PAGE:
By Jeff Marks
Heather kindly offered to let me chat today on the Cozy Chicks. I’m currently finishing a biography of Erle Stanley Gardner, which has consumed my life for nearly 3 years now. It’s nice to be able to write something else, even if it is related to Mr. Gardner still.
I’m finishing work on my third full-length biography and about to begin my fourth, and I’ve learned a few things about what you have to do in order to write a good biography. I thought I’d share a few lessons learned.
If a short story is a sprint and a novel is a marathon, then a typical biography is a race across America. A biography is 200+ pages of facts, each one which needs to be accumulated and synthesized. It’s not enough to just have those broad outlines sketches of the people in the subject’s life, you have to know each person and find out about each one of them as well. So parents, partners, spouses, children and more are all involved.
And dead ends abound! I’ve run into many promising leads, only to have them evaporate like a puddle on a summer’s day. Stories that went nowhere, people who did not want to be quoted on the record, and those who simply got their facts wrong.
It also means a lot of reading. I’m happy to do that, but 200 letters between the subject and the green grocer or financial statements with the banker can become a bit tedious. Still even in the smallest of places you can find tidbits. One of the best pieces of information on Erle Stanley Gardner was tucked away in a brown paper grocery bag at the library.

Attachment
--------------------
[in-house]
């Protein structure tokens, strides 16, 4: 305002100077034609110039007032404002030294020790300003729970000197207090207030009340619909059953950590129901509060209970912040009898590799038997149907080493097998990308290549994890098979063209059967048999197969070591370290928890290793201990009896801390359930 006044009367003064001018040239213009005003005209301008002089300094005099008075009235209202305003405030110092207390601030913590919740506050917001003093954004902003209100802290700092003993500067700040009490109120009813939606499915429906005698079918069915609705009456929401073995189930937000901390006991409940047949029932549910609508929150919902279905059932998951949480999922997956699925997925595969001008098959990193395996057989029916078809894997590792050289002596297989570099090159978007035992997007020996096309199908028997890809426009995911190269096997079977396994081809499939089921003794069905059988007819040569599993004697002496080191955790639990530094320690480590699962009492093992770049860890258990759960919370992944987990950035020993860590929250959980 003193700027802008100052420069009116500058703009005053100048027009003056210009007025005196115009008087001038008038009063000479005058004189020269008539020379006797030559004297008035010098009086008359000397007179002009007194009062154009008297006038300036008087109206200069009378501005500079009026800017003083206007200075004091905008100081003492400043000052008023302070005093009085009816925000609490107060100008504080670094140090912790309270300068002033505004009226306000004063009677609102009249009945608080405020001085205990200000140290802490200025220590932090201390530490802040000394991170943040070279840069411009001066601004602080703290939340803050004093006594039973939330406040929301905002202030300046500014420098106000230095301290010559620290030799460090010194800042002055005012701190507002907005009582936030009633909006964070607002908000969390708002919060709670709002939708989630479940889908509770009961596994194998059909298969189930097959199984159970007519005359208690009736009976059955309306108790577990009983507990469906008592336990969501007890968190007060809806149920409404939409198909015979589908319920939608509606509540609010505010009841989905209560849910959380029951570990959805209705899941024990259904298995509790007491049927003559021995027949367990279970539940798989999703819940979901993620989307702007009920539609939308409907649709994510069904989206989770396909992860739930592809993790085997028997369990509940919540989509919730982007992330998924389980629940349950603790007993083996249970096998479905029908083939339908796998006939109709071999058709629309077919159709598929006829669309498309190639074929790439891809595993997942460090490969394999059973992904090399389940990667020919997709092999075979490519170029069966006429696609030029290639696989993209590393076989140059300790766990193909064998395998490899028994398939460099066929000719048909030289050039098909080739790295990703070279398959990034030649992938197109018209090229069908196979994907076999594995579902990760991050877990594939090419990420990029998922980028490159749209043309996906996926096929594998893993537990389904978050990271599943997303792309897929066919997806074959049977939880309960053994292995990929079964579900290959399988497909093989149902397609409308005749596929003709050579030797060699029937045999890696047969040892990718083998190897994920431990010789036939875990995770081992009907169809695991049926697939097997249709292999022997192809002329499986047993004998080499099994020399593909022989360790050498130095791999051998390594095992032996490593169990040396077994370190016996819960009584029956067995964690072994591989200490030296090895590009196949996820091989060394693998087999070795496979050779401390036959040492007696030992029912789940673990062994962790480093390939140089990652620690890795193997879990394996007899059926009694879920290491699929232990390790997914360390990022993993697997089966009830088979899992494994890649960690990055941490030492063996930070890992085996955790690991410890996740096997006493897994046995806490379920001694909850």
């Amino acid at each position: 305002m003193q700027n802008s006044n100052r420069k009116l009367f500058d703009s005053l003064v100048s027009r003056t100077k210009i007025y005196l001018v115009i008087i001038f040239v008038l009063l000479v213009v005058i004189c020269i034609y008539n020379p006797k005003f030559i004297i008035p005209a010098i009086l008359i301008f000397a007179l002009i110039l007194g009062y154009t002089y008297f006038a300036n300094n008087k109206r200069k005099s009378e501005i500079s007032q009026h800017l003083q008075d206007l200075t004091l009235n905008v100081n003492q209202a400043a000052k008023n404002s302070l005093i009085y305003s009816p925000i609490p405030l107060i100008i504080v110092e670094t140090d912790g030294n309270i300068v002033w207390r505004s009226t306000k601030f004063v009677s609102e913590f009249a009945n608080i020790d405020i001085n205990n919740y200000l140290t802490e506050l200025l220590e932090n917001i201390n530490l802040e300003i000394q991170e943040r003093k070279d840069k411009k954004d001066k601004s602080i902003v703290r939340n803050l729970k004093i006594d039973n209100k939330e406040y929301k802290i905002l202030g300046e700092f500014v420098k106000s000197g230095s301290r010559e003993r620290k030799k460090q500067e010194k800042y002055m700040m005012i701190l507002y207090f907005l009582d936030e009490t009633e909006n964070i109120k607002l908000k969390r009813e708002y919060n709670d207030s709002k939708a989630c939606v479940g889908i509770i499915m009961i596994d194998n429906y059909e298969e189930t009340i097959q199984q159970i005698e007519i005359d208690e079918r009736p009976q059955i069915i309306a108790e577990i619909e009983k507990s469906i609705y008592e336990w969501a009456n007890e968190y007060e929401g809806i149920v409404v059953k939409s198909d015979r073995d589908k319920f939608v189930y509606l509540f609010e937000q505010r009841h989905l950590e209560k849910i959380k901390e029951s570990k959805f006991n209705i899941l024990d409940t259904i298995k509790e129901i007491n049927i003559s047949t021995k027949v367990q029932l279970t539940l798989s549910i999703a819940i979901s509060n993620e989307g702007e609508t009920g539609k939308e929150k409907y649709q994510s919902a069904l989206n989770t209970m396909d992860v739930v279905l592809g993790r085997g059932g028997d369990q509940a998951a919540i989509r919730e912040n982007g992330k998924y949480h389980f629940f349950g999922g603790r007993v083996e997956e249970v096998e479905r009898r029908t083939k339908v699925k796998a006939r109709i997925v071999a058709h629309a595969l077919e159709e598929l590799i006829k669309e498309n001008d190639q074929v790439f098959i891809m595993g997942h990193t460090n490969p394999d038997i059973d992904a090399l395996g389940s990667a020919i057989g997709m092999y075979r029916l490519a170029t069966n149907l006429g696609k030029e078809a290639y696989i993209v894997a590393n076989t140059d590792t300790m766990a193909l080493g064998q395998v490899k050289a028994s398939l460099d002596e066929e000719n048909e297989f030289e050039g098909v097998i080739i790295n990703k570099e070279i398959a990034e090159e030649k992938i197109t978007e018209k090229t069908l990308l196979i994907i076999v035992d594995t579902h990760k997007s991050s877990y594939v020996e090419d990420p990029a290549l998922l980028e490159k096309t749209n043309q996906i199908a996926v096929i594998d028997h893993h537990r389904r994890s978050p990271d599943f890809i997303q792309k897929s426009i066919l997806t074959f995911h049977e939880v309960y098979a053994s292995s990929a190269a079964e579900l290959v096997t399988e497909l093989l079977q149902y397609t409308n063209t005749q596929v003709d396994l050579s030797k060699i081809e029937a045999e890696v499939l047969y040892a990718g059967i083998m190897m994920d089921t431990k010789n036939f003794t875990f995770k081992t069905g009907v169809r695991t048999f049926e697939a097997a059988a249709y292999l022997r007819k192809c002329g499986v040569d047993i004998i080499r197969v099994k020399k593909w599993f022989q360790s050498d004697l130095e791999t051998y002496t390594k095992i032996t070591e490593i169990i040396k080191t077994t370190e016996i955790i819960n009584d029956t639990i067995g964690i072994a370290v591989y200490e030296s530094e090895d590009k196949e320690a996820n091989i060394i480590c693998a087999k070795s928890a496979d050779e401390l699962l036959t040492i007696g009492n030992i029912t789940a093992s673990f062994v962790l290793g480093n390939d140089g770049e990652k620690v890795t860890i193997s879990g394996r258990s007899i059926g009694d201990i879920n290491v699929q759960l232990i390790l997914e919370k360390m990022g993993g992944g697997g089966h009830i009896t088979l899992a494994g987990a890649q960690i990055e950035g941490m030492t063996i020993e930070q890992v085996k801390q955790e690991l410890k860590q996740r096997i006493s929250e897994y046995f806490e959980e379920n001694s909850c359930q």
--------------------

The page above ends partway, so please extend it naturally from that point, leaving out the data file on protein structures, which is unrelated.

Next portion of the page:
I make a joke that I know it’s time to start writing when I begin to correct the correspondence I’m reading. Craig made a mistake about how much she’d made the previous year, and I knew it. Gardner said that he’d sent a copy of a particular book to Marlene Dietrich, and I knew better.
And the devil is definitely in the details. For some reason, marriages seem to take an inordinate amount of time in my books. You’d think they would be easy – were they or weren’t they, but they’re never black and white in my books. Was Craig married to this man, or just saying so? For “husband” number two, I had to finally assume that they weren’t married. I scoured courthouses in the Chicago and Milwaukee areas but couldn’t find anything to support a marriage, even though she called herself a wife.
Why did Gardner not divorce wife #1 for his secretary? Many answers have been posited through the years, but no one knows for sure. All of these things have to be answered and answered correctly.
I’ll admit that I’m nosy. I can watch those silly gossip shows all night, if they had them. So it’s not bad for me to read other people’s letters and notes. There is a small twinge when I’m reading some poignant like the break-up letters between Erle Stanley Gardner and his wife, citing their reasons for separation? I highly doubt that 80 years ago, he expected anyone to ever read those and comment on them. Even more so, the letters where he complained vigorously about other mystery authors and their books, but all of it has to be read and commented on.
Do I ever draw the line at anything? I have. There are some items that I’ve merely alluded to, rather than write about in detail. I couldn’t see that it served any purpose other than to cause needless pain and suffering. Other than that, everything has a place in a good biography.